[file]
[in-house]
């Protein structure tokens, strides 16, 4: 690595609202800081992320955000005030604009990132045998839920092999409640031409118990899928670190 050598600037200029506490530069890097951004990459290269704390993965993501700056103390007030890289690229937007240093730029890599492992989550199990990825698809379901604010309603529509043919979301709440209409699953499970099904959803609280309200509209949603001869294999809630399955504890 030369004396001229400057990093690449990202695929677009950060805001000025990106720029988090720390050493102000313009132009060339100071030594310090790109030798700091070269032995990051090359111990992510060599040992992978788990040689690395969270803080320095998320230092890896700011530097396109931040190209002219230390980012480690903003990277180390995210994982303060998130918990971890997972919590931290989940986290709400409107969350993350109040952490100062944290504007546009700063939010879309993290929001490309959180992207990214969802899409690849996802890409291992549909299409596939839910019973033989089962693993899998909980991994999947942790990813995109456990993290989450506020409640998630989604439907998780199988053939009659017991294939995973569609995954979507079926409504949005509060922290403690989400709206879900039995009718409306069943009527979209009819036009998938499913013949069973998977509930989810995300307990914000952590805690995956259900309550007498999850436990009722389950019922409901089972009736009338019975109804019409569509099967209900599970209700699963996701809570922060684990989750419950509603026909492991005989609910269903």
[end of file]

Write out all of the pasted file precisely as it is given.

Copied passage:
[in-house]
């Protein structure tokens, strides 16, 4: 690595609202800081992320955000005030604009990132045998839920092999409640031409118990899928670190 050598600037200029506490530069890097951004990459290269704390993965993501700056103390007030890289690229937007240093730029890599492992989550199990990825698809379901604010309603529509043919979301709440209409699953499970099904959803609280309200509209949603001869294999809630399955504890 030369004396001229400057990093690449990202695929677009950060805001000025990106720029988090720390050493102000313009132009060339100071030594310090790109030798700091070269032995990051090359111990992510060599040992992978788990040689690395969270803080320095998320230092890896700011530097396109931040190209002219230390980012480690903003990277180390995210994982303060998130918990971890997972919590931290989940986290709400409107969350993350109040952490100062944290504007546009700063939010879309993290929001490309959180992207990214969802899409690849996802890409291992549909299409596939839910019973033989089962693993899998909980991994999947942790990813995109456990993290989450506020409640998630989604439907998780199988053939009659017991294939995973569609995954979507079926409504949005509060922290403690989400709206879900039995009718409306069943009527979209009819036009998938499913013949069973998977509930989810995300307990914000952590805690995956259900309550007498999850436990009722389950019922409901089972009736009338019975109804019409569509099967209900599970209700699963996701809570922060684990989750419950509603026909492991005989609910269903």